Ever wanted to find out what your audience really thinks about your presentation? Fed up of collecting paper feedback forms? Then there may be an answer in PheedLoop. PheedLoop is a cute little tool for presenters to gather feedback from their audiences, without the need for printed sheets or awkward face to face feedback moments.
For some time now I’ve been interested in technology that helps presenters interact with slides in compelling ways when presenting online. There are various tools to help you do this, but nothing quite compares to the levels of interaction you can get when face to face with your audience. However, in Personify I think we might have found a solution.
When presenting online, you can interact with your slides in one of two ways – with just your voice or with your voice and a head and shoulder video. Both of these methods are pretty poor compared to what you can do when presenting face to face. In a face to face situation you can guide the audience through your content with large or small gestures – from pointing to specific areas, to simply turning towards the slides to make the audience follow your gaze – check out our ultimate guide to presentation skills for more. Up until now this level of interaction wasn’t available for online presentations, unless you use expensive and inconvenient purpose-built studios. This is where Personify comes in.
Personify have a piece of software that overlays a video of you in front of your slides (or any digital content), in a way that’s easy and convenient, and preserves animation. Using the tool means you can present online to anyone, anywhere and interact with your slides just as you would if you were in the room with your audience.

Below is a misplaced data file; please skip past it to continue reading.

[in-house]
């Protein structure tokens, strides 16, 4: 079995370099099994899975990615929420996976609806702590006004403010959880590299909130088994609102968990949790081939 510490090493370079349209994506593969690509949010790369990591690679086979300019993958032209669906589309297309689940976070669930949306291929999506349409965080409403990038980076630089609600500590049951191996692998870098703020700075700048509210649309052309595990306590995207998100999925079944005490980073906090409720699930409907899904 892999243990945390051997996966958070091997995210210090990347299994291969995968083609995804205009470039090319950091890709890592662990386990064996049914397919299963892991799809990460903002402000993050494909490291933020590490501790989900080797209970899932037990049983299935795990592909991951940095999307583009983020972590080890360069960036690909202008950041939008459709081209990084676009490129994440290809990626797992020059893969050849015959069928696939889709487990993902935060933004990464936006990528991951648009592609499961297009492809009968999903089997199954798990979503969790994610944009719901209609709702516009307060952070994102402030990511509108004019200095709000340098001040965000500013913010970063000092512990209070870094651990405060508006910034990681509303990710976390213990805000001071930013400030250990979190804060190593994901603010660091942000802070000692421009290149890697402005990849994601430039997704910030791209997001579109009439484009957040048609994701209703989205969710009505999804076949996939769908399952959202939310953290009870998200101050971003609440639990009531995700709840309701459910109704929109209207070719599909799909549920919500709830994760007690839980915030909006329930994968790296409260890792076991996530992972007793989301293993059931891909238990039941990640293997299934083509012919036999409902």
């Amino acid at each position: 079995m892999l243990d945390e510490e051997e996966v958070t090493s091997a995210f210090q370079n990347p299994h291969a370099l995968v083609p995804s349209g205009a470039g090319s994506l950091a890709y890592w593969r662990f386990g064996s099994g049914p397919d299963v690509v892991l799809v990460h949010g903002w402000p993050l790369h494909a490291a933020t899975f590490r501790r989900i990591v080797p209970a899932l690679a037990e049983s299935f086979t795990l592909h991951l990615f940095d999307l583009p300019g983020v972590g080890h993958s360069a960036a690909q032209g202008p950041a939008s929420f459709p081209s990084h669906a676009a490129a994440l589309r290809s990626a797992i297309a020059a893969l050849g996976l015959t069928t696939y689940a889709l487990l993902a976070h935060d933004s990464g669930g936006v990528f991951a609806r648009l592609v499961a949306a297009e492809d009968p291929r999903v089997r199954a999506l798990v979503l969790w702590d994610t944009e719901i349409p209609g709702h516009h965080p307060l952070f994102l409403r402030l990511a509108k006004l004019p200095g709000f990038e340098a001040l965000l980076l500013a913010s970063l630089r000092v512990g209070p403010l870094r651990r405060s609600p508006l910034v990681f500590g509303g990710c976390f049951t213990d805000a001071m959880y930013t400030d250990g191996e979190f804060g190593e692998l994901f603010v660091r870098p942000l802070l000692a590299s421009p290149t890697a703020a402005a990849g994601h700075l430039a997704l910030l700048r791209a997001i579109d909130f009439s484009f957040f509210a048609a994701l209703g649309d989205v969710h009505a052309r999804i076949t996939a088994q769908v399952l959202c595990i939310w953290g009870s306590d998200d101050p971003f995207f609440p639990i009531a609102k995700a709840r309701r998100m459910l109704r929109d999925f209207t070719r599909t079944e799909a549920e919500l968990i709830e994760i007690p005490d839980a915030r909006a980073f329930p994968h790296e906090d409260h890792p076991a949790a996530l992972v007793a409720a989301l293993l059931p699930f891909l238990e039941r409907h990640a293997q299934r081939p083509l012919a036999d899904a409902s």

So how do you do it?
You’ll need a fairly good computer, Personify requires Intel 4th generation or higher (or the AMD equivalent) which supports the AVX instruction set and OpenCL 1.2.
For the operating system, it all runs on Windows 7, 8 or 10 and for Mac users it’s MacOS X 10.13 or later. Presenter works alongside common video conferencing software, like WebEx, Zoom, Skype for Business etc. Personify also supports all 2D and 3D webcams – though the quality of your video depends on the quality of your camera so you might want to invest in a decent one and Personify is designed to work with 3D cameras.
So that’s the boring stuff out the way, let’s set it up!
It’s a subscription service (up in the cloud) and therefore you’ll need an internet connection to get through the process. Personify offer 30 days free trial, then it’s $199 a year.
The actual setup was surprisingly easy, and I was recording in less than 15 minutes. Sign up for a Personify account, and once you log in it’s a simple case of following the on-screen instructions to get everything up and running.
However, there are some dos and don’ts when it comes to camera placement if you’re using a plug in camera.
- Place the camera above your screen, so you can look into the camera easily when presenting and also keep an eye on your screen as you present. (I’ve got a Joby grip for this, although I could just have a stack of books behind my screen and place the camera on top of that.)
- Have the camera about 3 -6 feet away from you.
- You’ll need to make sure you are well lit, so you can be seen nice and clearly.
- Have a simple plain background behind you – like a white wall.
- Have too much sunlight. The UV light can affect the camera’s depth quality causing inaccurate edges.
- Have a window behind you. It will make it really hard for the camera to pick you out.
- Wear clothes that are a similar colour to the background behind you. You’ll blend in, and bits of you will go missing!
The software has hints and tips when you are facing the camera, and will tell you if you are too close or if there is too much light behind you. It’s very clever at helping you solve any issues.